Your points will be added to your account once your order is shipped. Click on the cover image above to read some pages of this book! Unfinished Utopia is a social and cultural history of Nowa Huta, dubbed Poland's "first socialist city" by Communist propaganda of the s.
Work began on the new town, located on the banks of the Vistula River just a few miles from the historic city of Krakow, in By contrast to its older neighbor, Nowa Huta was intended to model a new kind of socialist modernity and to be peopled with "new men," themselves both the builders and the beneficiaries of this project of socialist construction. Nowa Huta was the largest and politically most significant of the socialist cities built in East Central Europe after World War II; home to the massive Lenin Steelworks, it epitomized the Stalinist program of forced industrialization that opened the cities to rural migrants and sought fundamentally to transform the structures of Polish society.
Focusing on Nowa Huta's construction and steel workers, youth brigade volunteers, housewives, activists, and architects, Katherine Lebow explores their various encounters with the ideology and practice of Stalinist mobilization by seeking out their voices in memoirs, oral history interviews, and archival records, juxtaposing these against both the official and unofficial transcripts of Stalinism. Far from the gray and regimented landscape we imagine Stalinism to have been, the fledgling city was a colorful and anarchic place where the formerly disenfranchised peasants, youth, women hastened to assert their leading role in "building socialism"-but rarely in ways that authorities had anticipated.
Yet, as Katherine Lebow's rich yet concise study demonstrates, underneath the regimented spaces and ubiquitous concrete lie more complex and nuanced stories It also provides important general insights into the intricate processes by which modernist urban spaces. Despite their aspiration to control, become powerful sites of negotiation and resistance.
Unfinished Utopia: Nowa Huta, Stalinism, and Polish Society, 1949-56
Unlike practitioners of traditional sovietology-now morphing into victimology, for popular consumption-she seeks out the complexities and ambiguities of Stalinism in eastern Europe This book will appeal to a wide readership across many disciplines. The range is extensive: urban geography, political mobilization, social structure, gender, youth culture, and film studies. It crosses boundaries within Poland and beyond. This includes the nature of Polish Stalinism, which Lebow sees as much more than mere ideology, but rather as a set of practices that individuals creatively appropriated.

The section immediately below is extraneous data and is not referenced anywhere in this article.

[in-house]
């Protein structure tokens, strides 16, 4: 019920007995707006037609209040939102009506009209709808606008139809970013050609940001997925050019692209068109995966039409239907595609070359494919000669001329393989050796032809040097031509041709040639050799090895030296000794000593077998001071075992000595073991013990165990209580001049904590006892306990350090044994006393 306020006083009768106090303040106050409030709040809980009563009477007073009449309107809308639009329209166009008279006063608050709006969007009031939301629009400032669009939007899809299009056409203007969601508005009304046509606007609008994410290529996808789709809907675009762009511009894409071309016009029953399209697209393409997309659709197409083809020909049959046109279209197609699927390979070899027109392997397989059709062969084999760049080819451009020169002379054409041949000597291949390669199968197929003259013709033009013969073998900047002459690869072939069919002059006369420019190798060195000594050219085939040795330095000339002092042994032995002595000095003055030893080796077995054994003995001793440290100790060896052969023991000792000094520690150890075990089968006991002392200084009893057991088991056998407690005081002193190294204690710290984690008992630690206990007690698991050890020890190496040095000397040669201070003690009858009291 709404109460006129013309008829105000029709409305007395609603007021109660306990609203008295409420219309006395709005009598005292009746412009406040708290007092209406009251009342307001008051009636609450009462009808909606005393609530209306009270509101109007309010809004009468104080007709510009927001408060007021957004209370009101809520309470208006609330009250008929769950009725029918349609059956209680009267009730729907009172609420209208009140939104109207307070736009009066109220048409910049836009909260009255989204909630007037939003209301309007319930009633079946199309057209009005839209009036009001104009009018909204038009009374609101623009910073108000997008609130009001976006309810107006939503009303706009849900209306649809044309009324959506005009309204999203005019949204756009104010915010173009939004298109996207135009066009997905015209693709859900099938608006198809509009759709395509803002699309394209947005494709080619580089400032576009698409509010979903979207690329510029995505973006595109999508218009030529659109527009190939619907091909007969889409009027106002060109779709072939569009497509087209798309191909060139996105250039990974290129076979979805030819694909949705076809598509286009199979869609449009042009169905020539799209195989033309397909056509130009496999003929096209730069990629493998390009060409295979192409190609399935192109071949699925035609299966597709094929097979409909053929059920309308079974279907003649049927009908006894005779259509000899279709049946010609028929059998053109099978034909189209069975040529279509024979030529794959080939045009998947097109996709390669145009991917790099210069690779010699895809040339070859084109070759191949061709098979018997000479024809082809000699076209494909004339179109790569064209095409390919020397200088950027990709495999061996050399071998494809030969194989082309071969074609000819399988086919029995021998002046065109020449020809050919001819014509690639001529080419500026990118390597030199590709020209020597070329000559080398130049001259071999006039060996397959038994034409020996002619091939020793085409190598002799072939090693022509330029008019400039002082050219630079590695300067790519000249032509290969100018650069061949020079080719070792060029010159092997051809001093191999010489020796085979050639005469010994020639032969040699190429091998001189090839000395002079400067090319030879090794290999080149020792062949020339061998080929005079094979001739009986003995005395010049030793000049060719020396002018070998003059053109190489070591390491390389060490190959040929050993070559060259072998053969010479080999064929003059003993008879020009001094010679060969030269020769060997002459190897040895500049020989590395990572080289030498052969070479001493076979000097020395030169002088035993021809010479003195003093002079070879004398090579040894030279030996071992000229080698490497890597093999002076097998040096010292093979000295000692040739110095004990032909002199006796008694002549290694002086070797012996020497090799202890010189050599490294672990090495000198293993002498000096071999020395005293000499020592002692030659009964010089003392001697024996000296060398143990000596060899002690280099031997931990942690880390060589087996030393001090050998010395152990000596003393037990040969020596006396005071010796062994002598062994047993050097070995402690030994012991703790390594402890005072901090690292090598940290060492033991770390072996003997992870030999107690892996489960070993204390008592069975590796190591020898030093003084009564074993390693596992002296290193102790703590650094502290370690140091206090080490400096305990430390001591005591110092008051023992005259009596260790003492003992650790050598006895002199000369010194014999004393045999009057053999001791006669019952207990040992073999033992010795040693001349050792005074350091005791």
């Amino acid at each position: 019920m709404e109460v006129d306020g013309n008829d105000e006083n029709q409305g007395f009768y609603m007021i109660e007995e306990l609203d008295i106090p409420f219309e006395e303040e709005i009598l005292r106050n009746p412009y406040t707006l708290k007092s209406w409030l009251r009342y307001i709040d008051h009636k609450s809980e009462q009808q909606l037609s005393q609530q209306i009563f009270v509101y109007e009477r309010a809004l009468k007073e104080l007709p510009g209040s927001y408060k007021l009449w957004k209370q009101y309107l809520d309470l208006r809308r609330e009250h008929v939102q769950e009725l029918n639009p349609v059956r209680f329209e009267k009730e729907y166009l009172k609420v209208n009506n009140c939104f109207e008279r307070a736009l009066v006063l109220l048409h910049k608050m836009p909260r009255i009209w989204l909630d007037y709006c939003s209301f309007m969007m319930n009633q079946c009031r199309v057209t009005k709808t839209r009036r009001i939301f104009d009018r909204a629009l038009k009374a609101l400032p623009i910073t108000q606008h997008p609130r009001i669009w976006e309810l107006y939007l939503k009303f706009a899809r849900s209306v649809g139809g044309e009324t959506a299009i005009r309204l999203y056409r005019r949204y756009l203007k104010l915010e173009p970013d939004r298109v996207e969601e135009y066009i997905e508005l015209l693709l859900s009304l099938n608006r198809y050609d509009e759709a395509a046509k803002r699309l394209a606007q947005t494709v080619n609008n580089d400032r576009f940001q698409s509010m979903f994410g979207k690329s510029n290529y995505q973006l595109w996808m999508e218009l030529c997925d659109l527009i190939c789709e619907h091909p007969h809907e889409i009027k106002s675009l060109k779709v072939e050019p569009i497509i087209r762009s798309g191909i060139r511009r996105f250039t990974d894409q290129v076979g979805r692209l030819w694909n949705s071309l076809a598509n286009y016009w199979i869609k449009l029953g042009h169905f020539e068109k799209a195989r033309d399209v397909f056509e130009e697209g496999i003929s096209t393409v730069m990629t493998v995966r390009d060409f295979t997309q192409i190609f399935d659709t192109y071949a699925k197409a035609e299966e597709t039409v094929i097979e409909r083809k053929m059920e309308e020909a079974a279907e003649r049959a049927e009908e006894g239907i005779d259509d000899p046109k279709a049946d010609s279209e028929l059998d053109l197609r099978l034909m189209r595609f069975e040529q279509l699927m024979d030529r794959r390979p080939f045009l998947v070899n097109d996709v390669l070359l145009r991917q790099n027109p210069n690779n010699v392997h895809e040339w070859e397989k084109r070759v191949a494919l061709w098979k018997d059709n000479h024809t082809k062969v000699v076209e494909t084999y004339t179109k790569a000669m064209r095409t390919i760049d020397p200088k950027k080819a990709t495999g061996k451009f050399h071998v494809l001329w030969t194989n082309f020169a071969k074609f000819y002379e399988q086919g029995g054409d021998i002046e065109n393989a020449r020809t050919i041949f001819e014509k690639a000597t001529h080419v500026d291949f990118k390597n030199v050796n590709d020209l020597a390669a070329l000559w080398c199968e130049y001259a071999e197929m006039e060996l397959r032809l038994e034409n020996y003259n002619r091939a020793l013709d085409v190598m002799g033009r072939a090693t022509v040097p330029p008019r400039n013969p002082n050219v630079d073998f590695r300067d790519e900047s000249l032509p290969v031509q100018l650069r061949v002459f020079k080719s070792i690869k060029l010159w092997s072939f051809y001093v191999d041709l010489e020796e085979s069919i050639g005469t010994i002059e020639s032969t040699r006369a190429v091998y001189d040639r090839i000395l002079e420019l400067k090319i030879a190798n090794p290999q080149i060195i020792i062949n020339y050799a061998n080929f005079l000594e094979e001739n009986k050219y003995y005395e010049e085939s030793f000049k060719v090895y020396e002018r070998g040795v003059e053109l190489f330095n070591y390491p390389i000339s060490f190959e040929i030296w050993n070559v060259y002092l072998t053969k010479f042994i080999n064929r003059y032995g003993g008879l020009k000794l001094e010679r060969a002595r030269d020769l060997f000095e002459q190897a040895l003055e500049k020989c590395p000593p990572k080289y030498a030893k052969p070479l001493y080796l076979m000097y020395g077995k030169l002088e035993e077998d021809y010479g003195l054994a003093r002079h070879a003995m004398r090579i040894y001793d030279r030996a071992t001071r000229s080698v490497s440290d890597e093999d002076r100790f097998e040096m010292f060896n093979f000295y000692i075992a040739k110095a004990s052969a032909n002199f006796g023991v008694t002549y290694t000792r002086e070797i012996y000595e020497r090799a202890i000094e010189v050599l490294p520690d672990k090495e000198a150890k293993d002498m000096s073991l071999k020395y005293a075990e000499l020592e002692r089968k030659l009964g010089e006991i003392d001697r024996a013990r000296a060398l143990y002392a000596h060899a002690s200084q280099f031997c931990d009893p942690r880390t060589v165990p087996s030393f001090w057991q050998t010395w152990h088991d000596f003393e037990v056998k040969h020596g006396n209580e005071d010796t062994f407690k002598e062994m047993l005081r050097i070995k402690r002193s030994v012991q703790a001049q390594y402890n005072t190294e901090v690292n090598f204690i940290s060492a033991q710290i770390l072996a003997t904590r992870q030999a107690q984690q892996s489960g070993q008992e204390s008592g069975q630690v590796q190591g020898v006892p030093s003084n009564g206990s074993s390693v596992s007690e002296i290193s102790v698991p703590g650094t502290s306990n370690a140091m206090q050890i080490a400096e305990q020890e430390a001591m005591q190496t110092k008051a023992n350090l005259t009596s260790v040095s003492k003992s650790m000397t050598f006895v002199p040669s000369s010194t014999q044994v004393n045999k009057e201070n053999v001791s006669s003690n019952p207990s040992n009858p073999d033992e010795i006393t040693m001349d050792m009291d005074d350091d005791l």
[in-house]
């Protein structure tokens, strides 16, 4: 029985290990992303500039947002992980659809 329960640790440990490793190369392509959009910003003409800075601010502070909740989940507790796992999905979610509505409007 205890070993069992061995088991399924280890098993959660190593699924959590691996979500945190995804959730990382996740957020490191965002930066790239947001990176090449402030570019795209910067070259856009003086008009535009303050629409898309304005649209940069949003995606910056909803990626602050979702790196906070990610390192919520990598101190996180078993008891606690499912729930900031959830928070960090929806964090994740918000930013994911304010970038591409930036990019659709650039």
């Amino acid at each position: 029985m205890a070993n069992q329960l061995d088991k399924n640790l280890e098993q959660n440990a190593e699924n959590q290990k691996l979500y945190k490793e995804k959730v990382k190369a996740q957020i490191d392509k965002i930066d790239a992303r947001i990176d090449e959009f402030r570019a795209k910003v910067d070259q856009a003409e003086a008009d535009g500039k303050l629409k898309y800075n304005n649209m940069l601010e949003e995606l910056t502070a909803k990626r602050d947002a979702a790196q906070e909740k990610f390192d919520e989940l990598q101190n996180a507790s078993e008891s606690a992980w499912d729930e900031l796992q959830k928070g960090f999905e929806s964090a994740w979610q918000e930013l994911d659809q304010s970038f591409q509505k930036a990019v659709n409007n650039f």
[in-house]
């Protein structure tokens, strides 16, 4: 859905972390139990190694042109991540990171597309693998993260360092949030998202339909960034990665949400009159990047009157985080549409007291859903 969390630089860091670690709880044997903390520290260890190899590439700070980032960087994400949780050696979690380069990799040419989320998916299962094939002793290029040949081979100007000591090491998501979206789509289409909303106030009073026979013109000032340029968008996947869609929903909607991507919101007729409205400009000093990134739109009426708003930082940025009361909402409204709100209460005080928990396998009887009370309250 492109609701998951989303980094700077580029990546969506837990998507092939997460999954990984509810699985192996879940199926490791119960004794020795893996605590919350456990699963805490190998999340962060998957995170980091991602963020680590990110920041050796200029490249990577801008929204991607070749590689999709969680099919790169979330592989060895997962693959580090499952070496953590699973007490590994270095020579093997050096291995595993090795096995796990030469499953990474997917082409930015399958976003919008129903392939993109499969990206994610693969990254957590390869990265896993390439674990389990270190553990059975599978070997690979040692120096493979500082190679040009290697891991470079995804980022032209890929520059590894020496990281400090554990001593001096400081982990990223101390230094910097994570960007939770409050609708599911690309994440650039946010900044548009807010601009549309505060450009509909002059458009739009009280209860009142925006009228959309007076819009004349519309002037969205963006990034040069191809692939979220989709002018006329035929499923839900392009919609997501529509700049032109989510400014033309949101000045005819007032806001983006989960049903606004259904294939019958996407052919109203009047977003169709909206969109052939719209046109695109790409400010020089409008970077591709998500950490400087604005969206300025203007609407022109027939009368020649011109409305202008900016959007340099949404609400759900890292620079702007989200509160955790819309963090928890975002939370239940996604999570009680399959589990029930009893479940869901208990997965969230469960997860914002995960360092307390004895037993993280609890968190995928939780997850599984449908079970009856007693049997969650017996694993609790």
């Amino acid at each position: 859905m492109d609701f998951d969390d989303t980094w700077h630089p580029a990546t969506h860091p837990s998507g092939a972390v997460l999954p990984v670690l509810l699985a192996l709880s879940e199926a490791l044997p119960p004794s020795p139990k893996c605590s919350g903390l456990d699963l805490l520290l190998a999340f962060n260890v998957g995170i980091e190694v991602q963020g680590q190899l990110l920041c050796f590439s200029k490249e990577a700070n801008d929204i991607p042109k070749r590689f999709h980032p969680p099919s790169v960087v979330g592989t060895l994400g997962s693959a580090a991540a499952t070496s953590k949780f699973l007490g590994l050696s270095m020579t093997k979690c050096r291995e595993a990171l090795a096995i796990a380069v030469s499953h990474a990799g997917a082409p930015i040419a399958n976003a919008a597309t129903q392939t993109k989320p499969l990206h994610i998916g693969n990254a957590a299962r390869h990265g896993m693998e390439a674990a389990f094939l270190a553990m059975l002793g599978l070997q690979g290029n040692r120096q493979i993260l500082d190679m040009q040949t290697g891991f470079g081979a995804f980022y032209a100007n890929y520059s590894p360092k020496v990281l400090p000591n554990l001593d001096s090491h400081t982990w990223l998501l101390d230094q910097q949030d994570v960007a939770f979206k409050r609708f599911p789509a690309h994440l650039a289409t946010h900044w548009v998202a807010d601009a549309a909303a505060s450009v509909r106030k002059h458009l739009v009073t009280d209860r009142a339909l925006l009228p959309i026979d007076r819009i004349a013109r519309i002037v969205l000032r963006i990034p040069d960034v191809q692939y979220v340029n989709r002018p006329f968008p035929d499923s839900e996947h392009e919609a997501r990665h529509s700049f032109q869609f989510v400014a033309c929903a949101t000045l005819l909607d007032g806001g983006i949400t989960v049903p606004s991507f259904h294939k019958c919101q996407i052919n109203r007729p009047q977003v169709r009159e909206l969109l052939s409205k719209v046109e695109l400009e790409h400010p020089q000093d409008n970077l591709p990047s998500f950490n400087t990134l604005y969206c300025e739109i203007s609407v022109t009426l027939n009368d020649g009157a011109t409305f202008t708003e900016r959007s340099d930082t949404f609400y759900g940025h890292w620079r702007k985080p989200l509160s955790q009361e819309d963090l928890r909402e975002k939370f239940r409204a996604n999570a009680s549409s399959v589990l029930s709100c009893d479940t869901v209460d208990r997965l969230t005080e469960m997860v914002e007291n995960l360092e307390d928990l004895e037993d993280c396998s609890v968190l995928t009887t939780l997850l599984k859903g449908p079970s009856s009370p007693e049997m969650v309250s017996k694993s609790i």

This book will appeal to a very wide audience.
It will of course interest historians of the Polish postwar first and foremost, but beyond that it will appeal to Eastern Europeanists and, notably, to historians of the Western European postwar as well. Reference no. Publication Ithaca, United States.
- Table of Contents.
- Account Options.
- Unfinished Utopia: Nowa Huta, Stalinism, And Polish Society 1949?56.
- You Are Not a Mistake;
- The Theorist’s Mother.
Main content page count Word Count Dimensions 6. Weight 21 oz. Onix Version 2. Format Paperback. Product Detail Trade paperback US.
Weight 12 oz. Also of interest. Interdisciplinary Studies : Slavic and Eurasian Studies.
Social Science : Urban Studies. Advanced search.
Unfinished Utopia - Lebow, Katherine - | HPB
Shopping Cart. First, as Lebow shows throughout Unfinished Utopia , Nowohucians not only reworked and laid claim to Stalinist ideology but also developed a sense of ownership over Nowa Huta itself. This sense of owning the city and being its masters echoed Stalinist ideology on socialism belonging to workers and on socialist property relations.
This sense of owning the city, I would propose, was a critical element of Second World urbanity as an everyday, lived experience throughout the socialist world that could use further elaboration in our study of socialist cities. Also, did Nowa Huta itself become a model for socialist urban developing in other socialist countries?
Related Unfinished Utopia: Nowa Huta, Stalinism, and Polish Society, 1949–56
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